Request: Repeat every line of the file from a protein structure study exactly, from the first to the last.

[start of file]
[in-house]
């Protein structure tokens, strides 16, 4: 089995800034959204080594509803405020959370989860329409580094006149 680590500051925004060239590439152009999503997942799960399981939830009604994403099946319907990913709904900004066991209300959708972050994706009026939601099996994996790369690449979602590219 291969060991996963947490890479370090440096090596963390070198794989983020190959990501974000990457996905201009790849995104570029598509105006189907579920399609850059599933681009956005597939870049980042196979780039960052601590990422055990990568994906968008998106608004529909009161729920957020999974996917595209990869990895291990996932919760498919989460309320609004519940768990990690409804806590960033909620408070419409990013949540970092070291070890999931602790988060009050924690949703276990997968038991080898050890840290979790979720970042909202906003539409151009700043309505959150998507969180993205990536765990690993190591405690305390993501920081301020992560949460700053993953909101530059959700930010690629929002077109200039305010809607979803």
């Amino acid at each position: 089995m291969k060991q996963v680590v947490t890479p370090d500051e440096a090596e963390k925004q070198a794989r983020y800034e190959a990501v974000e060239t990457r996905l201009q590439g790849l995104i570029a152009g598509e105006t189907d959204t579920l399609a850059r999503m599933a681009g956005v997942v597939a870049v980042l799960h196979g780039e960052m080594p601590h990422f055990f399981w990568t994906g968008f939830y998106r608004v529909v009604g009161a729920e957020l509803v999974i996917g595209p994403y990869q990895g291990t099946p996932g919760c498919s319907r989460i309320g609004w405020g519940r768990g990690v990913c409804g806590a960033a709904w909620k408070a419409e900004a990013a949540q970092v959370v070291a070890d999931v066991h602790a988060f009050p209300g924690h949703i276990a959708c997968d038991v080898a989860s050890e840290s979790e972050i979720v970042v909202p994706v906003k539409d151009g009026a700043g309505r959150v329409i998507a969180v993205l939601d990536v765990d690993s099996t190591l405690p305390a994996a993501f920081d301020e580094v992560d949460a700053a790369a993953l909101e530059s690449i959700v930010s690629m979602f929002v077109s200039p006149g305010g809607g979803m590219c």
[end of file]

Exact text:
[in-house]
């Protein structure tokens, strides 16, 4: 089995800034959204080594509803405020959370989860329409580094006149 680590500051925004060239590439152009999503997942799960399981939830009604994403099946319907990913709904900004066991209300959708972050994706009026939601099996994996790369690449979602590219 291969060991996963947490890479370090440096090596963390070198794989983020190959990501974000990457996905201009790849995104570029598509105006189907579920399609850059599933681009956005597939870049980042196979780039960052601590990422055990990568994906968008998106608004529909009161729920957020999974996917595209990869990895291990996932919760498919989460309320609004519940768990990690409804806590960033909620408070419409990013949540970092070291070890999931602790988060009050924690949703276990997968038991080898050890840290979790979720970042909202906003539409151009700043309505959150998507969180993205990536765990690993190591405690305390993501920081301020992560949460700053993953909101530059959700930010690629929002077109200039305010809607979803």
């Amino acid at each position: 089995m291969k060991q996963v680590v947490t890479p370090d500051e440096a090596e963390k925004q070198a794989r983020y800034e190959a990501v974000e060239t990457r996905l201009q590439g790849l995104i570029a152009g598509e105006t189907d959204t579920l399609a850059r999503m599933a681009g956005v997942v597939a870049v980042l799960h196979g780039e960052m080594p601590h990422f055990f399981w990568t994906g968008f939830y998106r608004v529909v009604g009161a729920e957020l509803v999974i996917g595209p994403y990869q990895g291990t099946p996932g919760c498919s319907r989460i309320g609004w405020g519940r768990g990690v990913c409804g806590a960033a709904w909620k408070a419409e900004a990013a949540q970092v959370v070291a070890d999931v066991h602790a988060f009050p209300g924690h949703i276990a959708c997968d038991v080898a989860s050890e840290s979790e972050i979720v970042v909202p994706v906003k539409d151009g009026a700043g309505r959150v329409i998507a969180v993205l939601d990536v765990d690993s099996t190591l405690p305390a994996a993501f920081d301020e580094v992560d949460a700053a790369a993953l909101e530059s690449i959700v930010s690629m979602f929002v077109s200039p006149g305010g809607g979803m590219c």